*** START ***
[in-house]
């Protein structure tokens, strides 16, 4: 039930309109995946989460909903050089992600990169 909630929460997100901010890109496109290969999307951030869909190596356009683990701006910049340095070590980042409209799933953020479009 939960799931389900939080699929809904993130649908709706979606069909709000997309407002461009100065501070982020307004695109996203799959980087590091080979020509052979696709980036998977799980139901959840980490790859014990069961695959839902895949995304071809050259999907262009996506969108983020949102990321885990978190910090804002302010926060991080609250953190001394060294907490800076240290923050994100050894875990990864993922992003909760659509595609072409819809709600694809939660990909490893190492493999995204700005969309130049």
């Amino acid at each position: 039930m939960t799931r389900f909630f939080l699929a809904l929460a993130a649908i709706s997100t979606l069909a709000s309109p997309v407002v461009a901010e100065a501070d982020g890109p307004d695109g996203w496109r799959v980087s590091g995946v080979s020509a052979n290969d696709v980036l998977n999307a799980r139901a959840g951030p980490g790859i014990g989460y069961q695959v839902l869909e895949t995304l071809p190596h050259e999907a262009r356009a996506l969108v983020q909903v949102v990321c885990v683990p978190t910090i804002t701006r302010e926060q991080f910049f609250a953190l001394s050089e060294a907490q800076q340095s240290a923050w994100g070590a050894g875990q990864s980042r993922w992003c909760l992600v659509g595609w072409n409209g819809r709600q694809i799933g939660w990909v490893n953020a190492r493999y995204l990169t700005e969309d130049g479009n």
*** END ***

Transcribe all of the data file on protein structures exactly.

[in-house]
């Protein structure tokens, strides 16, 4: 039930309109995946989460909903050089992600990169 909630929460997100901010890109496109290969999307951030869909190596356009683990701006910049340095070590980042409209799933953020479009 939960799931389900939080699929809904993130649908709706979606069909709000997309407002461009100065501070982020307004695109996203799959980087590091080979020509052979696709980036998977799980139901959840980490790859014990069961695959839902895949995304071809050259999907262009996506969108983020949102990321885990978190910090804002302010926060991080609250953190001394060294907490800076240290923050994100050894875990990864993922992003909760659509595609072409819809709600694809939660990909490893190492493999995204700005969309130049």
């Amino acid at each position: 039930m939960t799931r389900f909630f939080l699929a809904l929460a993130a649908i709706s997100t979606l069909a709000s309109p997309v407002v461009a901010e100065a501070d982020g890109p307004d695109g996203w496109r799959v980087s590091g995946v080979s020509a052979n290969d696709v980036l998977n999307a799980r139901a959840g951030p980490g790859i014990g989460y069961q695959v839902l869909e895949t995304l071809p190596h050259e999907a262009r356009a996506l969108v983020q909903v949102v990321c885990v683990p978190t910090i804002t701006r302010e926060q991080f910049f609250a953190l001394s050089e060294a907490q800076q340095s240290a923050w994100g070590a050894g875990q990864s980042r993922w992003c909760l992600v659509g595609w072409n409209g819809r709600q694809i799933g939660w990909v490893n953020a190492r493999y995204l990169t700005e969309d130049g479009n």